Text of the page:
Lead Center: GRC Participating Center(s): ARC, DFRC, GSFC, JPL, LaRC, MSFC OCT Technology Area: TA04 NASA plans to perform sample return missions from a variety of targets including Mars, outer planet moons, and small bodies such as asteroids and comets. In terms of spacecraft technology, these types of targets present a variety challenges. Some targets, such as Mars and some moons, have relatively large gravity wells and will require ascent propulsion. Other targets are small bodies with very complex geography and very little gravity, factors that present difficult navigation and maneuvering challenges. In addition, the spacecraft will be subject to extreme environmental conditions including low temperatures (-270 °C), dust, and ice particles. Technology innovations should either enhance vehicle capabilities (e.g., increase performance, decrease risk, and improve environmental operational margins) or ease mission implementation (e.g., reduce size, mass, power, cost, increase reliability, or increase autonomy). Specific areas of interest are listed below. SMD’s In-space Propulsion technology program is a direct customer of this subtopic, and the solicitation is coordinated with the ISPT program each year. The ISPT program views this subtopic as a fertile area for providing possible Phase III efforts. Many of the Planetary Decadal Survey white papers/studies evaluating technologies needed for various planetary, small body, and sample return missions refer to the need for sample return spacecraft technologies. Small Body Missions: • Autonomous operation. • Terrain based navigation. • Guidance and control technology for landing and touch-and-go. • Anchoring concepts for asteroids. • Propulsion technology for proximity or landed operations. • Low-power, long-life cryogenic sample storage. • Earth Entry Vehicles for Sample Return Missions. Proposals should show an understanding of one or more relevant science needs, and present a feasible plan to fully develop a technology and infuse it into a NASA program.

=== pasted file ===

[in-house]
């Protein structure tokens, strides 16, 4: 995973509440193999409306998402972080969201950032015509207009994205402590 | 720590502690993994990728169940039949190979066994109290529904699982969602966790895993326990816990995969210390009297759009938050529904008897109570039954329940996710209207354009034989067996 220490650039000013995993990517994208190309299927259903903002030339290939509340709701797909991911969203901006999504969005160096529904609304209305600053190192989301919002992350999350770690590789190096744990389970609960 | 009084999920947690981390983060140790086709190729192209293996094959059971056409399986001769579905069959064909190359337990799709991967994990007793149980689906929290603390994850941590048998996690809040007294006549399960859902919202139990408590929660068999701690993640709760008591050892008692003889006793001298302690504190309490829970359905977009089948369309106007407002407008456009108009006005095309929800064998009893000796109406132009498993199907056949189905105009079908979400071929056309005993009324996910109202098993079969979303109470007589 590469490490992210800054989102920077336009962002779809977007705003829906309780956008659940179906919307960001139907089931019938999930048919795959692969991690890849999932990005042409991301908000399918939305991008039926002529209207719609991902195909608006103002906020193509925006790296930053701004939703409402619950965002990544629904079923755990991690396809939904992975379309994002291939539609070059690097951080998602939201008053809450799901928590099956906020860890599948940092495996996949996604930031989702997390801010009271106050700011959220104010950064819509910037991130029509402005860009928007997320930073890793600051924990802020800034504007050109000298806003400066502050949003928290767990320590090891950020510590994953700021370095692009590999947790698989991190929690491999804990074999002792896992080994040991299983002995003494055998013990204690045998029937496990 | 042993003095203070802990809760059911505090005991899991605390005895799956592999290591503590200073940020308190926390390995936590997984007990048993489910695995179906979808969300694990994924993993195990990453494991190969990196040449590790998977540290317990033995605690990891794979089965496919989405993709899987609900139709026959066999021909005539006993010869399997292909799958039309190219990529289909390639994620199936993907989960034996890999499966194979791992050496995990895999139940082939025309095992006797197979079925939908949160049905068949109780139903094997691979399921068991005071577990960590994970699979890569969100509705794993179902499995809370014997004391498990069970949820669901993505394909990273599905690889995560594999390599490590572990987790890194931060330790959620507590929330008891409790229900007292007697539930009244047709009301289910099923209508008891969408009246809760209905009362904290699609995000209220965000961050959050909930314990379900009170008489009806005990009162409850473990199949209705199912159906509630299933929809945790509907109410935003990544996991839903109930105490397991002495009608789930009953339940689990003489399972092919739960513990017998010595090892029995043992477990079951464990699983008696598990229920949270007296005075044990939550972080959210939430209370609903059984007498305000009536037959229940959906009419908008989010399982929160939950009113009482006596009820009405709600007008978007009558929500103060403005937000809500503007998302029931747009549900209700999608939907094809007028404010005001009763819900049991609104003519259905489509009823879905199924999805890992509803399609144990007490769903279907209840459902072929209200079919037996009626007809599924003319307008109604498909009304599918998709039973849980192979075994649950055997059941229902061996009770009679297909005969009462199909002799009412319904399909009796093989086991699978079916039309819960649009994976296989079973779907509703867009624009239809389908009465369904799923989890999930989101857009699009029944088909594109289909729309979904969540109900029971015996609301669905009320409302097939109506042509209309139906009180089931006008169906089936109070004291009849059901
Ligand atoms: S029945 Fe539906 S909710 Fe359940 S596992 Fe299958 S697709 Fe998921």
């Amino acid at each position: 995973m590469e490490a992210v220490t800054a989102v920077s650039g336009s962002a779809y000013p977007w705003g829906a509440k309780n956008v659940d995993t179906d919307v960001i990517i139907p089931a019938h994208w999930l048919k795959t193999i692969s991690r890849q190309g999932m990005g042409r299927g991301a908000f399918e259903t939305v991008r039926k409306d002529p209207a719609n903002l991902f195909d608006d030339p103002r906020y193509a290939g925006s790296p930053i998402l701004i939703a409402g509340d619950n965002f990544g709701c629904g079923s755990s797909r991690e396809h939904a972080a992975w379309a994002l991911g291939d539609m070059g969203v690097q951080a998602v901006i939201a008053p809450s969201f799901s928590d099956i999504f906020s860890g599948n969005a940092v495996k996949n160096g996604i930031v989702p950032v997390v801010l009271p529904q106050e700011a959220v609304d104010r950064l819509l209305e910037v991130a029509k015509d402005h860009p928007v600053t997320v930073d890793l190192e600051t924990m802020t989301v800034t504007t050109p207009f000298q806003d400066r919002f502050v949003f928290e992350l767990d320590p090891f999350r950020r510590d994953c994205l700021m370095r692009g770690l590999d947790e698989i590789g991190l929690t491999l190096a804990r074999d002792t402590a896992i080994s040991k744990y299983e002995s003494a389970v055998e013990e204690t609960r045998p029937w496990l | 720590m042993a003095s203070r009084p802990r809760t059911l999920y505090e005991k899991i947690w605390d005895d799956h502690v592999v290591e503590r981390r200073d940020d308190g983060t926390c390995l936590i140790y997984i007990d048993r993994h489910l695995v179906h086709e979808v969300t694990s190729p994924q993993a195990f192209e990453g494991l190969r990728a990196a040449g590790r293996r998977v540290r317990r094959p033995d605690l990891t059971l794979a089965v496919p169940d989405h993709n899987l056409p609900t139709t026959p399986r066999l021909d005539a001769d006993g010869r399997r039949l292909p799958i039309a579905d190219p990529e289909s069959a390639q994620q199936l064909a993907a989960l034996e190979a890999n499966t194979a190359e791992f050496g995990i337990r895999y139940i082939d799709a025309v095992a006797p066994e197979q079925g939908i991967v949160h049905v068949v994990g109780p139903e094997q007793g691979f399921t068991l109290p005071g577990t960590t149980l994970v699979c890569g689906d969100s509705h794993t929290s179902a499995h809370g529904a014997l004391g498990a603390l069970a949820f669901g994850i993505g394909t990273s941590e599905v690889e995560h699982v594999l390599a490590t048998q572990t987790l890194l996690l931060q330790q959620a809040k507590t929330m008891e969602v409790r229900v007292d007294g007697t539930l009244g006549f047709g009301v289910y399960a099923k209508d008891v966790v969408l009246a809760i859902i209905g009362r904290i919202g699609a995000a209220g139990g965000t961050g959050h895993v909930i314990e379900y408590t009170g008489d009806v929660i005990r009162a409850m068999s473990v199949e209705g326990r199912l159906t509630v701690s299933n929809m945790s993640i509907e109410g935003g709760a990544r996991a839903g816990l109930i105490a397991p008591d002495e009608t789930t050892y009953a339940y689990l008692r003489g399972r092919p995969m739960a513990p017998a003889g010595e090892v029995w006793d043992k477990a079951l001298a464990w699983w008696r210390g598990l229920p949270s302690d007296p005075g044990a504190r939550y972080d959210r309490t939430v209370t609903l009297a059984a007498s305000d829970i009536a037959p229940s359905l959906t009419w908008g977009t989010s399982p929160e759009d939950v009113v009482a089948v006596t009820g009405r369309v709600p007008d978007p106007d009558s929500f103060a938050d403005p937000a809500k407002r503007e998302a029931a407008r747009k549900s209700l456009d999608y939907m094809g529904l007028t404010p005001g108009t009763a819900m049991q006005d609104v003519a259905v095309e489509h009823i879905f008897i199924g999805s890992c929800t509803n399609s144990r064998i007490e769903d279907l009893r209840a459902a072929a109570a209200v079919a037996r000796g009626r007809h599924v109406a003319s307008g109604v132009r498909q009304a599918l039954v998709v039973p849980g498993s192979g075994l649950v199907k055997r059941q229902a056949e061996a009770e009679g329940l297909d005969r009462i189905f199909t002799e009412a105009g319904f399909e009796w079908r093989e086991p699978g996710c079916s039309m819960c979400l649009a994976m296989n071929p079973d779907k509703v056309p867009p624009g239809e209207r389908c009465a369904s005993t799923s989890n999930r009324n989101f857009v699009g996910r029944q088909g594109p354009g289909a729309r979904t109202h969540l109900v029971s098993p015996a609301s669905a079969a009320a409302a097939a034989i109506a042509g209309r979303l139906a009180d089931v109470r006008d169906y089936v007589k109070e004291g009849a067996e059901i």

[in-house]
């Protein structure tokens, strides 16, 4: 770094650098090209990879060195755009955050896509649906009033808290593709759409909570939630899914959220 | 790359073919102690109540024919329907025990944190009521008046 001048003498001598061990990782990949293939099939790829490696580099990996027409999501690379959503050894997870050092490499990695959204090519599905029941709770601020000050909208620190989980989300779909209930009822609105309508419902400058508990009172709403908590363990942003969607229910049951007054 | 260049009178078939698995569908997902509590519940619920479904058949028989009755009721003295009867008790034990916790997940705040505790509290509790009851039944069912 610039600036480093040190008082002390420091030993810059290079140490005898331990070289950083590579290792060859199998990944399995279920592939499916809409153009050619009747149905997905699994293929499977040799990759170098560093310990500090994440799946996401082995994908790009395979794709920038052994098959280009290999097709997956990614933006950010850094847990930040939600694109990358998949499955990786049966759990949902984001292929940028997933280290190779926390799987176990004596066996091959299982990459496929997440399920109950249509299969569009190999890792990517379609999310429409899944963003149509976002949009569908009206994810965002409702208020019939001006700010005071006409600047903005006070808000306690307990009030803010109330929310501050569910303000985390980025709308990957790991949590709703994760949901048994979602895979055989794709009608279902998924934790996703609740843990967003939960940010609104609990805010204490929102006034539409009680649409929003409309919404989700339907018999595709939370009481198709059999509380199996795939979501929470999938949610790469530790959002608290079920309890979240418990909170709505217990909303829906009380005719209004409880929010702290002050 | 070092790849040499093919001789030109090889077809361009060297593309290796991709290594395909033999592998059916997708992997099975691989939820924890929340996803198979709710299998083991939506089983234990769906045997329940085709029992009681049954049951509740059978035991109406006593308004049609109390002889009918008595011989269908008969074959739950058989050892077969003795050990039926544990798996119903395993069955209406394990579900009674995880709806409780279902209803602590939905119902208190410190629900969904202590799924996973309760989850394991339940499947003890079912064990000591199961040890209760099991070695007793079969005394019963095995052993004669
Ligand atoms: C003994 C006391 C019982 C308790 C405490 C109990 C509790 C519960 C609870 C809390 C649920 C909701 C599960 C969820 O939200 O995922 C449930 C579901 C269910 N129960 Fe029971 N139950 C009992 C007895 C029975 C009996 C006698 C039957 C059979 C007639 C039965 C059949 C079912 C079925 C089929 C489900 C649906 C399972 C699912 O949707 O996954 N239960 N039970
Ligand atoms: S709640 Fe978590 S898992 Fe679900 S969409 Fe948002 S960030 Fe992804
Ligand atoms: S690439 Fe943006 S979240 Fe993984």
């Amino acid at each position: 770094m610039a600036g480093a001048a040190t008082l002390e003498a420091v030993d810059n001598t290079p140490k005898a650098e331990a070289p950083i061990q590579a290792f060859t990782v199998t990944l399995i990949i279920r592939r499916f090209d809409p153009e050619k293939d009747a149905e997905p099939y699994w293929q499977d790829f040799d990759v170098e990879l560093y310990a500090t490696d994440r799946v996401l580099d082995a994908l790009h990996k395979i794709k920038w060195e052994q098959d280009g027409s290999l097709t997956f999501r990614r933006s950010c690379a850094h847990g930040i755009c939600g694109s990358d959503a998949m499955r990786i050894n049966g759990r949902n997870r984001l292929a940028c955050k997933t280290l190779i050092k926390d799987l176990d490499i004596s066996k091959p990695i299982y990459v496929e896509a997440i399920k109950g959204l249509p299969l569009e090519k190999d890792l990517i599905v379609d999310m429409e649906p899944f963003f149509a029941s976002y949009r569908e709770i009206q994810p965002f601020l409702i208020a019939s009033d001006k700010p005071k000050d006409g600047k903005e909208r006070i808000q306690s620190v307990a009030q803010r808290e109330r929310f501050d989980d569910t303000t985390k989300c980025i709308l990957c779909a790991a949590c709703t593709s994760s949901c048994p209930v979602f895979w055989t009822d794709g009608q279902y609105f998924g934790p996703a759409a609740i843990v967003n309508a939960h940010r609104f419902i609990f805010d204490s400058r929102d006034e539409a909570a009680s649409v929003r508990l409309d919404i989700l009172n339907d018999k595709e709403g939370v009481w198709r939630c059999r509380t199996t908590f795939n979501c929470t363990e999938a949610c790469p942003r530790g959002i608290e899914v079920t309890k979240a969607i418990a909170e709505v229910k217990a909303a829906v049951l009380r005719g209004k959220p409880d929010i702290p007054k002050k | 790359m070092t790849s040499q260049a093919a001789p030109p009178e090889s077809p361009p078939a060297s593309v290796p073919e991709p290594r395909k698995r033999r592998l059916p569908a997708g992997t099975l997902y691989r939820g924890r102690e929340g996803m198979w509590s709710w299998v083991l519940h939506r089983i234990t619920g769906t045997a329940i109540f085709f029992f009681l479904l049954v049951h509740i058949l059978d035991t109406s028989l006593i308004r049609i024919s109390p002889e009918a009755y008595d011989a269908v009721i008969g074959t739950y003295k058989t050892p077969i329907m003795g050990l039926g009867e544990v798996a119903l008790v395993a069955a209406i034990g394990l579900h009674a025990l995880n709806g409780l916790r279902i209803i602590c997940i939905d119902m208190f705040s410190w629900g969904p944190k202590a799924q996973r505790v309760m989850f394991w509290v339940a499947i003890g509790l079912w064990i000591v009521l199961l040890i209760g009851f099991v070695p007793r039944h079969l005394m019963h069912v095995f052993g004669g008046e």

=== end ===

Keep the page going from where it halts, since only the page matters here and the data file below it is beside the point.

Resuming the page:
NASA Missions and Programs create a wealth of science data and information that are essential to understanding our earth, our solar system and the universe. Advancements in information technology will allow many people within and beyond the Agency to more effectively analyze and apply these data and information to create knowledge. For example, modeling and simulation are being used more pervasively throughout NASA, for both engineering and science pursuits, than ever before. These are tools that allow high fidelity simulations of systems in environments that are difficult or impossible to create on Earth, allow removal of humans from experiments in dangerous situations, provide visualizations of datasets that are extremely large and complicated, and aid in the design of systems and missions. In many of these situations, assimilation of real data into a highly sophisticated physics model is needed. Information technology is also being used to allow better access to science data, more effective and robust tools for analyzing and manipulating data, and better methods for collaboration between scientists or other interested parties. The desired end result is to see that NASA data and science information are used to generate the maximum possible impact to the nation: to advance scientific knowledge and technological capabilities, to inspire and motivate the nation's students and teachers, and to engage and educate the public.
Technologies for Large-Scale Numerical Simulation